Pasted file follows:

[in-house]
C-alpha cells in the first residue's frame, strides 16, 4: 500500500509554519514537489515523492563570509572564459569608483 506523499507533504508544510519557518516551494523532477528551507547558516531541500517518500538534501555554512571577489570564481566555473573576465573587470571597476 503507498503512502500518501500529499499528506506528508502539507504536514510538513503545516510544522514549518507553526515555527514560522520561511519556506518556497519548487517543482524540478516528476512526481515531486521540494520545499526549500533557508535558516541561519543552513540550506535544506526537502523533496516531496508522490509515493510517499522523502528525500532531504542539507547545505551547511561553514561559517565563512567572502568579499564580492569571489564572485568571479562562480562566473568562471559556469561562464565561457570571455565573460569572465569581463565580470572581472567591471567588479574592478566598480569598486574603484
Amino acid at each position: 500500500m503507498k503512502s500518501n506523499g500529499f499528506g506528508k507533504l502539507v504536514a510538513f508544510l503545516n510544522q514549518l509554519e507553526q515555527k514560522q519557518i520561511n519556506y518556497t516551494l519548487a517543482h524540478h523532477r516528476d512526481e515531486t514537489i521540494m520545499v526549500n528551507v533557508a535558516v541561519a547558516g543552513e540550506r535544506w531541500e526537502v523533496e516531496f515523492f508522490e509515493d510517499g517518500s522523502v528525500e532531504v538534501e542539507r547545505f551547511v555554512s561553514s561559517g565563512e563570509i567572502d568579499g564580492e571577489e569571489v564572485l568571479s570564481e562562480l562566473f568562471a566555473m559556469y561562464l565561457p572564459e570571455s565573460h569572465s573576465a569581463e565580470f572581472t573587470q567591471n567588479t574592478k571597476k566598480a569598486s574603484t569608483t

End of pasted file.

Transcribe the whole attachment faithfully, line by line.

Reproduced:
[in-house]
C-alpha cells in the first residue's frame, strides 16, 4: 500500500509554519514537489515523492563570509572564459569608483 506523499507533504508544510519557518516551494523532477528551507547558516531541500517518500538534501555554512571577489570564481566555473573576465573587470571597476 503507498503512502500518501500529499499528506506528508502539507504536514510538513503545516510544522514549518507553526515555527514560522520561511519556506518556497519548487517543482524540478516528476512526481515531486521540494520545499526549500533557508535558516541561519543552513540550506535544506526537502523533496516531496508522490509515493510517499522523502528525500532531504542539507547545505551547511561553514561559517565563512567572502568579499564580492569571489564572485568571479562562480562566473568562471559556469561562464565561457570571455565573460569572465569581463565580470572581472567591471567588479574592478566598480569598486574603484
Amino acid at each position: 500500500m503507498k503512502s500518501n506523499g500529499f499528506g506528508k507533504l502539507v504536514a510538513f508544510l503545516n510544522q514549518l509554519e507553526q515555527k514560522q519557518i520561511n519556506y518556497t516551494l519548487a517543482h524540478h523532477r516528476d512526481e515531486t514537489i521540494m520545499v526549500n528551507v533557508a535558516v541561519a547558516g543552513e540550506r535544506w531541500e526537502v523533496e516531496f515523492f508522490e509515493d510517499g517518500s522523502v528525500e532531504v538534501e542539507r547545505f551547511v555554512s561553514s561559517g565563512e563570509i567572502d568579499g564580492e571577489e569571489v564572485l568571479s570564481e562562480l562566473f568562471a566555473m559556469y561562464l565561457p572564459e570571455s565573460h569572465s573576465a569581463e565580470f572581472t573587470q567591471n567588479t574592478k571597476k566598480a569598486s574603484t569608483t